Prior research has shown that criminal offenders’ drug test results can help identify emerging drug epidemics well before they become evident in surveys and other community indicators. CESAR staff recently pilot tested the Adult Offender Population Urine Screening (OPUS) Program in Maryland as a rapid, low-cost tool for detecting and assessing emerging local drug trends.
In 2008, 1,061 urine specimens* originally collected and screened for 5 or fewer drugs by Maryland Division of Parole and Probation (DPP) agents were systematically sampled and sent to an independent laboratory for expanded testing for 31 drugs. The results showed an increase in the percentage of persons testing positive for buprenorphine since a smaller 2005 pilot study, and that these specimens often contained other drugs, suggesting possible misuse. Of the 98 specimens that tested positive for buprenorphine, 45% also contained two or more additional drugs and more than 60% contained other opioids (data not shown).
The drugs most frequently found were morphine (45%), cocaine (27%), marijuana (19%), and benzodiazepines (19%; see figure below). Both other opioids and benzodiazepines could have lethal consequences if used with buprenorphine1.
A unique benefit of OPUS is that it enables the identification of local areas where drug misuse may be emerging. Once specific hot spots are identified, follow-up interviews can provide concrete details about substance use that can be used to guide criminal justice and public health efforts. CESAR staff conducted interviews in 2010 with 15 supervisees in one of the six probation offices close to Baltimore that submitted a high percentage of buprenorphine- positive specimens. The supervisees reported wide-spread availability of buprenorphine in the street and in prisons. While the most frequently mentioned reason for using buprenorphine was for self-medication to manage withdrawal symptoms, several participants mentioned that buprenorphine could be used to get high or to enhance the effects of other drugs. Additional reports of the smuggling of buprenorphine into jails and diversion of the drug to the street have also been reported across the country2.
The Maryland Adult OPUS findings, combined with national indicators of increased buprenorphine availability, diversion, and nonmedical use, suggest that there may be an epidemic of buprenorphine misuse emerging across the U.S. Unfortunately, “current testing protocols do not routinely include buprenorphine and cannot inform us of the magnitude and scope of buprenorphine misuse. Thus, offenders smuggle the drug into jails and prisons because its use will go undetected and buprenorphine-related deaths cannot be tracked because medical examiners and coroners do not routinely test for the drug in most states” (p. 6).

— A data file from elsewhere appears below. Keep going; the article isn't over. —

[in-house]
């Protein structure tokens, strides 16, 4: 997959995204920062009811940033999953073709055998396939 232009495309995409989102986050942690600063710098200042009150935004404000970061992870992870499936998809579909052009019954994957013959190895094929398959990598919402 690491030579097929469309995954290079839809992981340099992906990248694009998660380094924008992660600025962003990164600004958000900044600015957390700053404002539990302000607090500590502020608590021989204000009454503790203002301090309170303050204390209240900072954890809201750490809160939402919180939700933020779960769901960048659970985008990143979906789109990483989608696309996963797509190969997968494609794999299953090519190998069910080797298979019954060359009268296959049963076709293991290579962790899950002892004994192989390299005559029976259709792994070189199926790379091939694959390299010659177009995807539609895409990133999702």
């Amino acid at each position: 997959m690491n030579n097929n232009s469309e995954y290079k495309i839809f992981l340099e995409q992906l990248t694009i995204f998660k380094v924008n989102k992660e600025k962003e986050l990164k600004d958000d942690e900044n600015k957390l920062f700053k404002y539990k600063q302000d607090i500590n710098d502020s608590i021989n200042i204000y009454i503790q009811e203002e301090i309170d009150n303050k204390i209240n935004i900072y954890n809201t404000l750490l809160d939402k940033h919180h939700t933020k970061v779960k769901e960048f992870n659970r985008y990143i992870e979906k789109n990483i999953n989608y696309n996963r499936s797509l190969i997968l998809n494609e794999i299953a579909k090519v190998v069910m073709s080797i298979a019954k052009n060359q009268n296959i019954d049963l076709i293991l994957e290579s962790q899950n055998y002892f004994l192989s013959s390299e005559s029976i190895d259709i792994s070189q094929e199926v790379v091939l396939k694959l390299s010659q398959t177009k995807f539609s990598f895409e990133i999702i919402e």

The authors recommend that “buprenorphine be added to all relevant drug testing regimens, if only to gauge the extent of diversion and misuse” (p. 6). In addition, the authors suggest that physician education programs “redouble their efforts to teach strategies to deter diversion and misuse of the drug” (p. 3) and that doctors closely monitor dosing “to ensure that the appropriate amount is prescribed, thereby reducing the likelihood of diversion” (p. 6). The OPUS model could be easily replicated in other states interested in tracking emerging prescription and other drug problems.
Percentage of Buprenorphine-Positive Specimens Testing Positive for Other Drugs, 2008 (N=98)
*To enhance the likelihood of detecting less commonly used drugs, we targeted random samples of 15 drug-positive specimens and 5 drug-negative specimens submitted by each DPP office.
1) Reckitt Benckiser Pharmaceuticals Inc., Suboxone Tablet Product Information, 2012. Available online at: http://www.suboxone.com/pdfs/SuboxonePI_tablet.pdf. 2) CESAR FAX, Volume 20, Issue 33 and CESAR FAX Buprenorphine Series, 2012. Available online at http://www.cesar.umd.edu/cesar/cesarfax.asp.
Source: Adapted by CESAR from Wish, ED, Artigiani, E, Billing, A, Hauser, W, Hemberg, J, Shiplet, M, and DuPont, R, “The Emerging Buprenorphine Epidemic in the United States,” Journal of Addictive Diseases 31(1):3-7, 2012. Available online at: http://www.tandfonline.com/doi/abs/10.1080/10550887.2011.642757.